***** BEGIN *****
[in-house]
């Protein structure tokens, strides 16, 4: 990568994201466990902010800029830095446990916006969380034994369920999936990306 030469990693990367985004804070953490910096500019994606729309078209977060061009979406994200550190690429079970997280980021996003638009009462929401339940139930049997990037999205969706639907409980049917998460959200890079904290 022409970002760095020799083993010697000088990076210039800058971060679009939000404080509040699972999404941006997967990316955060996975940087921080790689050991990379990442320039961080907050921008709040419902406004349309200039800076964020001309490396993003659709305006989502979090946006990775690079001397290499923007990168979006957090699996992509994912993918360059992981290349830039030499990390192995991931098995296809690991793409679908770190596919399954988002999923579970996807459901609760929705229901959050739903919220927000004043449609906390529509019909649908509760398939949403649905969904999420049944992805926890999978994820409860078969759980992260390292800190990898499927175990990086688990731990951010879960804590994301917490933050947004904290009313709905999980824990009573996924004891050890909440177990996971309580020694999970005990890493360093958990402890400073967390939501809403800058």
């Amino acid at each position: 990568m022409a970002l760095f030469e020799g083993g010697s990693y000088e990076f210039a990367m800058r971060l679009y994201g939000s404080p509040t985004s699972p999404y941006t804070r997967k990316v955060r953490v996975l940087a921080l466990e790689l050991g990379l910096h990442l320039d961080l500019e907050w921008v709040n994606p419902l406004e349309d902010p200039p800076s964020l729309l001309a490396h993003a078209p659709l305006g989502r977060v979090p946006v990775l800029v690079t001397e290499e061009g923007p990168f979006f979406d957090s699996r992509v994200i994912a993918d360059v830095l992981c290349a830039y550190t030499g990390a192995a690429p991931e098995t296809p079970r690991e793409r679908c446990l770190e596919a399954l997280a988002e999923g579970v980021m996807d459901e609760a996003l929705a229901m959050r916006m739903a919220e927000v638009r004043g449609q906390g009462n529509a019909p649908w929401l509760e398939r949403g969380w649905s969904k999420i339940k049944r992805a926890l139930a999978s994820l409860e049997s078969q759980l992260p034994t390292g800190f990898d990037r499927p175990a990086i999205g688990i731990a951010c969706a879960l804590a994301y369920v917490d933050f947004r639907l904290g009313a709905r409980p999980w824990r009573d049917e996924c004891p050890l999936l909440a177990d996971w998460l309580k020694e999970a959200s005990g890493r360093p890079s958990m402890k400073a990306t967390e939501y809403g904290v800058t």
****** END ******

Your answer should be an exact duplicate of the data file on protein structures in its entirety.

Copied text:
[in-house]
């Protein structure tokens, strides 16, 4: 990568994201466990902010800029830095446990916006969380034994369920999936990306 030469990693990367985004804070953490910096500019994606729309078209977060061009979406994200550190690429079970997280980021996003638009009462929401339940139930049997990037999205969706639907409980049917998460959200890079904290 022409970002760095020799083993010697000088990076210039800058971060679009939000404080509040699972999404941006997967990316955060996975940087921080790689050991990379990442320039961080907050921008709040419902406004349309200039800076964020001309490396993003659709305006989502979090946006990775690079001397290499923007990168979006957090699996992509994912993918360059992981290349830039030499990390192995991931098995296809690991793409679908770190596919399954988002999923579970996807459901609760929705229901959050739903919220927000004043449609906390529509019909649908509760398939949403649905969904999420049944992805926890999978994820409860078969759980992260390292800190990898499927175990990086688990731990951010879960804590994301917490933050947004904290009313709905999980824990009573996924004891050890909440177990996971309580020694999970005990890493360093958990402890400073967390939501809403800058």
């Amino acid at each position: 990568m022409a970002l760095f030469e020799g083993g010697s990693y000088e990076f210039a990367m800058r971060l679009y994201g939000s404080p509040t985004s699972p999404y941006t804070r997967k990316v955060r953490v996975l940087a921080l466990e790689l050991g990379l910096h990442l320039d961080l500019e907050w921008v709040n994606p419902l406004e349309d902010p200039p800076s964020l729309l001309a490396h993003a078209p659709l305006g989502r977060v979090p946006v990775l800029v690079t001397e290499e061009g923007p990168f979006f979406d957090s699996r992509v994200i994912a993918d360059v830095l992981c290349a830039y550190t030499g990390a192995a690429p991931e098995t296809p079970r690991e793409r679908c446990l770190e596919a399954l997280a988002e999923g579970v980021m996807d459901e609760a996003l929705a229901m959050r916006m739903a919220e927000v638009r004043g449609q906390g009462n529509a019909p649908w929401l509760e398939r949403g969380w649905s969904k999420i339940k049944r992805a926890l139930a999978s994820l409860e049997s078969q759980l992260p034994t390292g800190f990898d990037r499927p175990a990086i999205g688990i731990a951010c969706a879960l804590a994301y369920v917490d933050f947004r639907l904290g009313a709905r409980p999980w824990r009573d049917e996924c004891p050890l999936l909440a177990d996971w998460l309580k020694e999970a959200s005990g890493r360093p890079s958990m402890k400073a990306t967390e939501y809403g904290v800058t």